Lessons in Seduction

By: Charlie Cochrane

This time, one touch could destroy everything…

Cambridge Fellows Mysteries, Book 6

The suspected murder of the king’s ex-mistress is Cambridge dons Orlando Coppersmith and Jonty Stewart’s most prestigious case yet. And the most challenging, since clues are as hard to come by as the killer’s possible motive.

At the hotel where the body was found, Orlando goes undercover as a professional dancing partner while Jonty checks in as a guest. It helps the investigation, but it also means limiting their communication to glances across the dance floor. It’s sheer agony.

A series of anonymous letters warns the sleuths they’ll be sorry if they don’t drop the investigation.

When another murder follows, Jonty is convinced their involvement might have caused the victim’s death.

Yet they can’t stop, for this second killing brings to light a wealth of hidden secrets.

For Orlando, the letters pose a more personal threat. He worries that someone will blow his cover and discover their own deepest secret… The intimate relationship he enjoys with Jonty could not only get them thrown out of Cambridge, but arrested for indecency.


My family have the patience of saints, putting up with me locking myself away over a hot keyboard and gnashing my teeth. I thank them.

The Regal Hotel exists, but not by that name or in Pegwell Bay. Forgive my necessary relocation of it.

Chapter One

Cambridge, 1907

Dr. Coppersmith and Dr. Stewart felt nervous, as anyone in their situation would, standing outside the hallowed sanctum of the Master of St. Bride’s like a pair of naughty schoolboys summoned to see the headmaster over fighting in the dorm. It felt like the end of the world. Their future at the college, or at least the immediate part of it, was at present being discussed in Dr. Peters’ study the other side of the heavy oak door. No matter how hard Orlando stared at the thing, willing it to yield its secrets, it was keeping them in ignorance.

“Now I know how young Ingleby felt when he was summoned here for playing his ukulele too loudly.

I’m scared enough—he must have been petrified.” Jonty grinned, but he was obviously nervous and not at all his usual witty, confident self.

“This is a serious business, Dr. Stewart. I just wish they would reach a decision more quickly. How long can it take to work out whether we’re leaving the college?”

“Perhaps the longer they take, the better, assuming…” Jonty didn’t have the chance to finish his sentence, as the door swung open, making Orlando jump and produce what Jonty always alleged afterwards was a squeal.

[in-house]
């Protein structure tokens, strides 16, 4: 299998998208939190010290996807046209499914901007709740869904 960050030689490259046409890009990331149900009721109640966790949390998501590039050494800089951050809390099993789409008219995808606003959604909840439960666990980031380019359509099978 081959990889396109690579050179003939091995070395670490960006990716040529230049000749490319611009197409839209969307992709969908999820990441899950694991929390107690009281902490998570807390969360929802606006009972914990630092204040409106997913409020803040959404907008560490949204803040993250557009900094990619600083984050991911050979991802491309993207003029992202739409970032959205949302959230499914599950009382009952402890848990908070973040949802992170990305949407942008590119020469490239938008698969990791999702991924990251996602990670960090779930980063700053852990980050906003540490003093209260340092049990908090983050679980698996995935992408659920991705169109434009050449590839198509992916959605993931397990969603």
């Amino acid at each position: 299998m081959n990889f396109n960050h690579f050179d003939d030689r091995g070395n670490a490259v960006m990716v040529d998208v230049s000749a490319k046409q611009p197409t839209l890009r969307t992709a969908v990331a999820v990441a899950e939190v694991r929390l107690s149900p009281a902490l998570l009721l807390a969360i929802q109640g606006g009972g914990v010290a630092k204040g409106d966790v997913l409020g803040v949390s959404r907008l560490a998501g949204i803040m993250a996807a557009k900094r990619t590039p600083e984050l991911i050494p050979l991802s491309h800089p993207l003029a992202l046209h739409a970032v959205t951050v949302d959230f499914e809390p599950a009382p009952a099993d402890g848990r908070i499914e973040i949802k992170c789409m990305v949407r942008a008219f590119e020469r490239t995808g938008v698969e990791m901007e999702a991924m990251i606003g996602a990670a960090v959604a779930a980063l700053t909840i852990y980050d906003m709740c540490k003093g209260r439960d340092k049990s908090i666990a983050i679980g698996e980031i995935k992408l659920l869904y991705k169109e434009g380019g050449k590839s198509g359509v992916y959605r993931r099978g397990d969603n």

“Gentlemen, come in.” Dr. Peters beamed, beckoning them into the room. Tall, handsome and rather austere, when he smiled his appearance changed from medieval abbot to chevalier. “Chief Inspector Wilson has persuaded me that he needs you much more than your university will these next few months. You’re both to be granted a sabbatical.” He indicated two august figures behind him. “And these gentlemen have reluctantly agreed, given the special circumstances of this case, to allow it. Mr. Wilson can be very persuasive.”

Anxiety turned to smiles, they shook hands all round and a decanter of sherry appeared almost from thin air.

“Are we to be told exactly what’s going on?” Jonty could barely stop the glass shaking in his hand, from what Orlando hoped was excitement, not fear. Whichever it was, this was clearly going to be a two sherries, at least, conversation. “All we know is that Chief Inspector Wilson requires our services but we don’t know how long or what for.”

“As much time as is required.” The dean, Dr. Peters’ second-in-command, spoke through clenched teeth. No one would have been pleased at being deprived of two such shining stars.

“I have negotiated a little something with the relevant parties to oil the wheels.” Chief Inspector Wilson resembled neither abbot nor chevalier. He looked like a headmaster with an enormous intellect and radical views, and he carefully avoided the use of the words “bribe” or “douceur”. Whatever had been employed, it had at least stopped the bursar vetoing things. He was clutching his sherry in a happy financial haze.

“Gentlemen, I refuse to agree to anything until I know who these parties are and what they expect of us.” Orlando’s commanding streak, which only appeared in moments of great importance—or high passion—asserted itself.

“A lady has been found dead, in a fashionable hotel just outside Pegwell Bay in Kent. I believe you know the area, Dr. Coppersmith?” Mr. Wilson raised both an eyebrow and his sherry glass in enquiry.

“I do. My grandmother lives nearby.” The combination of a suspicious death and familiar ground eased the tension; so far, so good.

“Two doctors couldn’t agree whether it was due to natural causes. A third doctor, one who said he could see nothing suspicious, swayed official opinion.”

“And?” Jonty had finished the first sherry and was eyeing the decanter hopefully.

“The identity of the victim meant cogs got set into motion.” Mr. Wilson inclined his head. “Lady Jennifer Johnson was the mistress of the king for the best part of two decades when he was still Prince of Wales. Those initial doubts have put a bee in His Majesty’s bonnet. He wants his old friend’s death investigated properly.”